By Julie Lawrence Special to Published Nov 29, 2007 at 5:40 AM

As long as there have been nights out on the town (and since the cinema was invented), there's been the great match up of dinner and a movie. It's a date night classic that's never gone out of style, even as supper clubs gave way to sushi bars and grand Victorian theaters became value cinemas.

Still, the pairing is essentially perfect -- time for conversation over a good meal, topped with a little evening entertainment -- so is there room for improvement on this timeless tradition?

Hamid Hashemi seems to think so. The entertainment entrepreneur once linked with the Florida-based Muvico Theaters branched out on his own two years ago with a much bigger idea: Restaurant, lounge, luxury movie theater and high-end bowling facility under one 38,000-sq. ft. roof.

He calls this end-all entertainment destination IPic Entertainment, and the country's first of several locations opens at Bayshore Town Center on Friday, Dec. 7.

Adam Lamb is the executive chef for IPic's restaurant, Ovation, but he's also been on board with the entire operation since day one, joining forces with Hashemi when they both left Muvico in 2005.

"We started this project before we even knew where we were going to put it," says Lamb. "When we started looking around, the opportunity came up for Milwaukee, and there were actually a few places we passed up because we felt that Milwaukee was the perfect place for this."

And in a city that's known for good beer, a penchant for bowling and steadily improving dining scene, why wouldn't it be?

Lamb's restaurant seats 200 in a casually elegant space and offers the full gamut of appetizers, seafood-topped salads, specialty pizzas, 10-oz. Black Angus burgers, meaty sandwiches and entrees from duck to sirloin to lobster pot pie. Prices range between $12 and $30.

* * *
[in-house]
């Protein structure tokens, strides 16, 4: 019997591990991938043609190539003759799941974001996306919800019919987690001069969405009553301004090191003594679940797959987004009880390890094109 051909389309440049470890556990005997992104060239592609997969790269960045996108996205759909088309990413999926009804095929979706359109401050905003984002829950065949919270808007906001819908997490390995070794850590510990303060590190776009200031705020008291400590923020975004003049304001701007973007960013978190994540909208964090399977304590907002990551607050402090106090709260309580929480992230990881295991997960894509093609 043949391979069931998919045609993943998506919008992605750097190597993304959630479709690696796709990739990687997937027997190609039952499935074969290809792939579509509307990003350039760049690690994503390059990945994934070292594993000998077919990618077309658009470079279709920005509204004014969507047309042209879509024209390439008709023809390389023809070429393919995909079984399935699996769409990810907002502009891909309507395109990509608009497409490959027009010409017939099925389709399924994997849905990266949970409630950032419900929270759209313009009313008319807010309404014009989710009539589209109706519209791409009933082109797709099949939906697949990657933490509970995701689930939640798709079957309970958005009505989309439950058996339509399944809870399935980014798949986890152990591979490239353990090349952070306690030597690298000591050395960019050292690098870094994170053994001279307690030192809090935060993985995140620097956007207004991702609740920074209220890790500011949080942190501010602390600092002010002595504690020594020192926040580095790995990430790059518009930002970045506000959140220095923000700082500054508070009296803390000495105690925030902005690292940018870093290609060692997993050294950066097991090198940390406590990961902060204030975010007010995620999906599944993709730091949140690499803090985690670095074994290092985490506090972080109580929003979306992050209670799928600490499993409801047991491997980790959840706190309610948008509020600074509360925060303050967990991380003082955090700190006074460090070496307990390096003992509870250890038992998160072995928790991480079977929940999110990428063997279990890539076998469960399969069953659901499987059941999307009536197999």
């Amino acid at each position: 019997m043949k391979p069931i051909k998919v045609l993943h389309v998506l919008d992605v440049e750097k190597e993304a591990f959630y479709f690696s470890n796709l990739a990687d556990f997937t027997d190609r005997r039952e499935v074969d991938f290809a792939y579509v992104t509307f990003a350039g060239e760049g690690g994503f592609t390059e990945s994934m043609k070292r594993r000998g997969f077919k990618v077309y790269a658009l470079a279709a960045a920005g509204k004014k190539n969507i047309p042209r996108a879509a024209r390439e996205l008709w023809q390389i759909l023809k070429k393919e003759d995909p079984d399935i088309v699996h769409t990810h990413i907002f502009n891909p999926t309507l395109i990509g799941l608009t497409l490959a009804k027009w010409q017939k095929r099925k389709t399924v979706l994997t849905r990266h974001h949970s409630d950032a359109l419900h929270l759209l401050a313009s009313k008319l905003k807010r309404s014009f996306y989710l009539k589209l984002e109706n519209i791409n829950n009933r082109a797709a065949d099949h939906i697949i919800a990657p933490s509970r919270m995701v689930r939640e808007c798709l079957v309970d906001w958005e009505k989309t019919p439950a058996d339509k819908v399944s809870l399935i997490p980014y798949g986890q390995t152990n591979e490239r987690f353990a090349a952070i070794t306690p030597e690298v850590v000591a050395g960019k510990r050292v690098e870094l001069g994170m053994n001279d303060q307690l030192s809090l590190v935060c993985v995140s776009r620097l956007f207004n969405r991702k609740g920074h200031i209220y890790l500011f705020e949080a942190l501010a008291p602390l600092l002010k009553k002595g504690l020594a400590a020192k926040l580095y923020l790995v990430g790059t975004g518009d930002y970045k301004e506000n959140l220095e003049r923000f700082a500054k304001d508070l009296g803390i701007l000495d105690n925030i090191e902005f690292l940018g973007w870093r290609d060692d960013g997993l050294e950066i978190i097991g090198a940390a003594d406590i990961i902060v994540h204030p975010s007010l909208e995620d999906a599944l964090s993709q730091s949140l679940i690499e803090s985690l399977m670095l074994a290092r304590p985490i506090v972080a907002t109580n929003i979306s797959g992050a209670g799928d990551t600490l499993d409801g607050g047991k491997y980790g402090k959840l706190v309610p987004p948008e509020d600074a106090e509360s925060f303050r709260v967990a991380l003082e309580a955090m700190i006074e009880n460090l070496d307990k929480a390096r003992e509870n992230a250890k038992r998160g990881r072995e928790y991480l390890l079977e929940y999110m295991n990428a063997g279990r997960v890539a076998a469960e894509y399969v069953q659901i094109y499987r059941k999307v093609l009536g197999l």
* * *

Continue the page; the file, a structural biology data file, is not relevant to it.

The menu is what Lamb calls "regional American," meaning 30 percent of the food, beer and wine is all about Milwaukee and Wisconsin: Usinger's sausage, Sprecher soda, New Glarus on tap, Lake Superior white fin, Door County cherries -- a lot of things people in Milwaukee will "get," Lamb says.

"When you become a regional American company, you really get to invest in the area, so in the summertime we're going to get the kitchen crew out to the farms in the area and connect with producers."

Whenever possible, Lamb says, he uses local, sustainable, organic produce.

"We want to be a socially responsible community partner," he says. "We don't want to come into town and just throw our weight around and think that people will just come. We have to reach out and connect with people. It's such a brand new concept that some people aren't going to get it, so we do want to offer something that is both familiar and satisfying."

Both Lamb and Hashemi agree that the biggest challenge they faced when mixing a movie theater with a dining establishment is the commonly preconceived notion that food at theaters is almost always overpriced and junky.

"Most of the other operators out there look at it as a theater and not a food and beverage hospitality business," says Lamb. "We know that our primary objective is to do great food and beverage and great service."

Within the six-screen, digital projection luxury theaters are plush, six-foot wide love seats as well as a series of club seats that guests reserve in advance. There are no concession stands -- popcorn is free and each theater has a lobby bar. Children are allowed to attend movies until 6 p.m., after which it becomes 21 and over. Prices -- $15-$16 for evening shows, less for matinees -- includes valet parking.

IPic's 150-seat lounge, called Sequel, is a full-service bar with light fare adjacent to Pinstrikes, the bowling component. If it weren't for the 11 bowling lanes, Pinstrikes would be a nightclub, with a massive audio system, 65-foot hi-def video wall, plush couches and plenty of drinks. The bowling area becomes 21 and over after 9 p.m.

"There's lot of choice here," says Lamb. "You really design your own evening. We are creating this brand from scratch and since this is the very first one, the guests get to help define the experience by what they buy and the feedback we get."

IPic plans to expand to Texas, Illinois, Ohio, California and Florida in 2008, 2009 and 2010.

Julie Lawrence Special to staff writer Julie Lawrence grew up in Wauwatosa and has lived her whole life in the Milwaukee area.

As any “word nerd” can attest, you never know when inspiration will strike, so from a very early age Julie has rarely been seen sans pen and little notebook. At the University of Wisconsin-Milwaukee it seemed only natural that she major in journalism. When offered her an avenue to combine her writing and the city she knows and loves in late 2004, she knew it was meant to be. Around the office, she answers to a plethora of nicknames, including “Lar,” (short for “Larry,” which is short for “Lawrence”) as well as the mysteriously-sourced “Bill Murray.”